• Have him ready his backpack, homework, whatever he needs for the next school day without your help. If he leaves something behind, he is responsible, not you, and he “suffers” the consequences (although I think a parent suffers worse).
  • Same for sporting equipment for a practice or needing a clean team shirt for a game. You can ask him if he will be wanting or needing anything for the next time the team meets.
  • He can be made responsible for getting his dirty clothes to the laundry bin or to the washer … and for putting his clean clothes away.
  • You might also try being insistent that he not move on to the next “thing” until he has completed whatever he’s supposed to be doing. Young children often race to see or do what’s next.

It is so easy with one child to do everything and that reduces opportunities for an only to realize that he has to stay focused to get a job, whatever it is, done. The school psychologist could be correct and as your son matures, he is able to focus. If his focusing issues continue, consider having your son evaluated in case there is a problem that should be addressed to remedy this problem.

In-laws pushing for another grandchild

Q: We have a three-year-old and are perfectly content to call it quits on having babies, but my in-laws make it quite clear that we should have another child. We have a long list of reasons why we don’t want more children. That doesn’t stop them from telling us we are being unfair to our daughter. How do I get them to stop pressuring me?

A: Be prepared with ready answers when in-laws or parents imply or ask directly about a sibling for your daughter. A broad response such as “We’re thinking about it, if you are” or “I don’t want to discuss that today,” acknowledges their concern at the same time, frees you from what you feel is invasive questioning.

A most useful tactic is to change the subject and ask about a recipe or their garden or one of their other grandchildren or for their opinion about something going on in the news. Redirecting the conversation sets your boundaries without being aggressive and tells parents or in-laws that your reproductive life is off limits.

For the insistent in-law, ask your partner to step in and talk to his or her parents. They are more likely to accept his message without being offended than if it comes from you. For more on setting boundaries and saying no to relatives, see The Book of No: 365 Ways to Say it and Mean it―and Stop People-Pleasing Forever.

Only child with too much power

Q: We have an eight-year-old who dictates most things in our family. If he doesn’t want to go to the park or a restaurant, we bow to his wishes. This was okay with us when he was younger, but now he decides what we have for dinner or when my husband and I can go out with friends, even which one of us will feed the dog. As much as we want to please him, it feels wrong.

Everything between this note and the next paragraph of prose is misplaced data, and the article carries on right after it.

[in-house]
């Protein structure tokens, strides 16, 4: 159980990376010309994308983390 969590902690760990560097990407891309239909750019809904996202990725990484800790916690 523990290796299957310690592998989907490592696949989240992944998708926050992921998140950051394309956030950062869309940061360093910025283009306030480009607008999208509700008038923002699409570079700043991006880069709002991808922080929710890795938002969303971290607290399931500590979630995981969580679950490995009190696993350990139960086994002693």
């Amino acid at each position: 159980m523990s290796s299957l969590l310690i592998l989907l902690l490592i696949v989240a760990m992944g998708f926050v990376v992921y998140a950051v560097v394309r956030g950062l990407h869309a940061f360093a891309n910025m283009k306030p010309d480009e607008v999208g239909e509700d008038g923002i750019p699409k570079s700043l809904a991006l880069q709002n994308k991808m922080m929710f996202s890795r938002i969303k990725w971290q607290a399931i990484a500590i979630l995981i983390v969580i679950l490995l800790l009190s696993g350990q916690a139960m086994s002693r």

A: You are the parents; he is the child. Giving into his wishes now and then is fine. Most parents do that, but allowing him to essentially “run the show” gives a child a sense of entitlement and power that will not translate well in situations outside the home. He will come to believe that he can always have his way and will be in for a rude awakening with his peers as he gets older.

Be prepared for resistance, but stand your ground. Standing up as a parent is something you will need to do more and more as your child moves into his preteen and teen years. Your job as parents is not to please your child 24/7 — that does him a huge disservice as he grows.

For more on how to say no to your child in specific situations — and the reasons behind why it’s valuable for children to hear the word no — I recommend reading 29 Only Child Requests: Parents, the Correct Response is No.

Does my only child need a pet?

Q: My daughter would like a dog. She is a very responsible, all around great eight-year-old who is doing wonderfully in school, socially and academically. We agreed to get her a dog if she understands that she will need to walk and feed the dog, that having a dog is a big commitment. We haven’t told her exactly when — this year, next year. What is the best age? And do you think a pet is a good idea for an only child?

A: A dog (or cat) is a great addition to any household in that it requires children to learn responsibility for something beyond themselves. For only children, a pet changes the family dynamic, can help take the complete focus off your child and provide good company for a child and parents alike. However, you will probably need to remind her that it is her pet and be prepared to sound like a “broken record” about her caretaking chores.

It seems that parents who “give” their child a pet at most any age must be willing to fill in the gaps … in the least, to be willing to feed or walk the dog when the child is at practice for example, or last thing at night when you would prefer she be in bed. Making kids 100 percent responsible for pets is a universal problem, not just in single-child households. And, when your only child (or all your children) grows up and leaves home, you will be fully responsible for the pet.

Do you have questions about raising or being an only child? Reach out to me here.